"an overage of torque and texture will create more aggresive witchier tones that are appropriate for rock and metal. but be careful with torque an texture, it does take a slight toll on your larynx. torque and texture is for advanced singers and must be respected and used in a responsible manner."

so with that i kinda got the idea that mabe the feeling is kinda healthy, because the muscles under the chin dont hurt, just how it feels after you work a muscle. and it only applies when im in headvoice for a prolonged time.

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i used to be REALLY in to the Rob Halford heavy metal screams and such and would do them all the time when i was in that type of metal band some years ago. i too used to use the muscles under the chin a lot but i guess they got quite strong because i was doing two 3 hour band practices a week as well as all the hours of practice and singing i would do at home and although somewhat fatiguing it doesn't sound like the kind of fatigue your experiencing. first let me just say that you wont damage your voice or vocal folds by using those muscles at all, its just that as you have experienced it can be more tiring than need necessary be.

i started to lose interest in those types of vocal productions (though i still like listening to it) and got more into the smoother voices like james labrie (when he sings clean) and singers like roy kahn. although they would sing high it had a more "singing" quality to it rather than a scream. some of this was purely down to a change of tastes and some of it was to do with what i was learning and experiencing through having some vocal training. anyway i digress.....

my perspective on the use of those muscles under the chin is two fold.

the first point is to do with range. i have found that when singing any pitch that is higher than the top pitch you can hum or sing quietly (without pulling a big smile or bite type mouth/cheeks position), those muscles under the chin (as well as others) seem to kick in to assist in stretching the vocal folds even further. in other words assisting the pitch. those muscles have nothing to do with the pitch process of the voice and because of this seem to get more tired than the ones that are designed for the purpose. now if you have always used assisting muscles for high pitches then the chances are that your top humming/quiet note may not be all that high because you haven't built up the right coordination using the true pitch changing muscles. for me my top humming/quiet note is about high E above tenor high C. sometimes the F on a good day. there are those individuals whose voices go much higher into the whistle registers etc.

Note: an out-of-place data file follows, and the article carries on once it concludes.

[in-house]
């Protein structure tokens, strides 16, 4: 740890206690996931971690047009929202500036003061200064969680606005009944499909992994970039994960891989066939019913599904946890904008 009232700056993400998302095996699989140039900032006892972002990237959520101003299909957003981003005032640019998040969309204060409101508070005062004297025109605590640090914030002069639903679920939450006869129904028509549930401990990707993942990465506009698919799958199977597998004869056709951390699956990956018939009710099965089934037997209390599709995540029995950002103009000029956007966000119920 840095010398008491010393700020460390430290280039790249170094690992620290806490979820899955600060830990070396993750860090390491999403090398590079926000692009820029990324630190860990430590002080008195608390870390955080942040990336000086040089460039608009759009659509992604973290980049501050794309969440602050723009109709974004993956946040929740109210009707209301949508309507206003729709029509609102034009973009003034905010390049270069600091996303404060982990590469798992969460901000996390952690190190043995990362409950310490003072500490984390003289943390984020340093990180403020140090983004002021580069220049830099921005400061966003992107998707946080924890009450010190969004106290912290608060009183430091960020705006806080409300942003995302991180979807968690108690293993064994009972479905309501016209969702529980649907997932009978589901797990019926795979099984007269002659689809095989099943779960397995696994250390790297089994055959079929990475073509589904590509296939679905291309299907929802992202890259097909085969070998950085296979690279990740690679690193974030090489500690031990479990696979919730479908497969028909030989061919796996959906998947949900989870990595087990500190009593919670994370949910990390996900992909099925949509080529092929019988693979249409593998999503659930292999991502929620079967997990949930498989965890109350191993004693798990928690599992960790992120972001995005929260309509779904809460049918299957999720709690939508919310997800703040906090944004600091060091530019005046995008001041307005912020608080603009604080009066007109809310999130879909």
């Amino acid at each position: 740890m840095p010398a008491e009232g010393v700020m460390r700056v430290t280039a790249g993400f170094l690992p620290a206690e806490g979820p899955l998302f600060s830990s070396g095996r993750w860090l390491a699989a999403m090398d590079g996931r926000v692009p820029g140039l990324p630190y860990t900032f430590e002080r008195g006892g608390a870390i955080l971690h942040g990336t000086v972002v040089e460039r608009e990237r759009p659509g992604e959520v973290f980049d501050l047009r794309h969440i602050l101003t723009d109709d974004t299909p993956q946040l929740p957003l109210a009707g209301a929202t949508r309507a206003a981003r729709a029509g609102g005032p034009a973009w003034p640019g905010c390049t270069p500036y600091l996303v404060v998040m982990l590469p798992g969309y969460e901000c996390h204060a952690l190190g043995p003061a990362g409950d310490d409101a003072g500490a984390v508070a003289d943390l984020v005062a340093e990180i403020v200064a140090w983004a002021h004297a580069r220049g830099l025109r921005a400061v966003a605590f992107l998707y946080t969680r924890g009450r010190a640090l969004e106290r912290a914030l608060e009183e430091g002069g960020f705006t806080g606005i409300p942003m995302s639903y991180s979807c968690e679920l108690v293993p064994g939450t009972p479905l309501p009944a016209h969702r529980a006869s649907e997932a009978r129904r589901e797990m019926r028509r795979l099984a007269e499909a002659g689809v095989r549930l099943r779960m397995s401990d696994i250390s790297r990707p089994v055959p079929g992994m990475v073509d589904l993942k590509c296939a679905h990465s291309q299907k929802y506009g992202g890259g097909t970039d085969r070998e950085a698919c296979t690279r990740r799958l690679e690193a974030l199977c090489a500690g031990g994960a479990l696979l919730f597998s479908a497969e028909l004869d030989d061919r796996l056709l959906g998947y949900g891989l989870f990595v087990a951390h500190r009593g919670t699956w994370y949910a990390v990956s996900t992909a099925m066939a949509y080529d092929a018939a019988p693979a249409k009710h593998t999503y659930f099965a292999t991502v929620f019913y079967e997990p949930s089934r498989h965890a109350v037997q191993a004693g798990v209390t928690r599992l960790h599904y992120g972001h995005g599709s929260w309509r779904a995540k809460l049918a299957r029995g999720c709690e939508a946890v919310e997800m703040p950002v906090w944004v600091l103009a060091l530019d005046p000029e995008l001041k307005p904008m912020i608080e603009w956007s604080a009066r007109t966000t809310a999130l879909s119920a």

the second point is style. if your really into the Rob Halford/heavy metal type metal screams such as

at 6:39, 7:31...

then its going to require a bit more effort and musculature than say a headier, cleaner, more singing like high note (though after having had some training where there is no activation of the muscles under the chin for the more singing high notes even when i do a more "metal" type production theres still less musculature going on than how i used to do it years ago.) one thing i have noticed is that when the mouth is opened very wide like as if you were about to take a big bite out off a massive apple and the cheeks are very high and tensed on those high notes (such as you see for 99% of singers who do a heavy metal scream) there is much more likelihood that the muscles under the chin will activate.

for example (taking into account that my head voice is still not fully trained)

http://www.box.net/shared/h9j07s4bvm

the first high note has no activation of the muscles under the chin at all and my jaw is dropped (as supposed to a big/wide mouth)and the cheeks are relaxed. this type of production is EXTREMELY non fatiguing but of course is probably considered to light and floaty for a metal scream but could be used for a lyrical passage if your poking up that high on a note or two in your melody. the second more metal scream has a little bit more activation of those under chin muscles at the back and my cheeks have come up a little/the mouth is wider (and of course there is more energy and support for a bigger sound) but it is not an awful lot and you could get away with this easily for a few screams in your set for instance. (if i was to take this higher, outside my top humming/quiet pitch say to a high G or A there would certainly be more muscle activation going on)

now say if you were to start adding a little bit of distortion to that metal scream

http://www.box.net/shared/xgdhexf1hk

once again it seems your upping the musculature a little more (not necessarily the ones under the chin) but its still not a ridiculous amount or anything. and im sure its not really fatiguing unless your singing like this for the entire song on every song.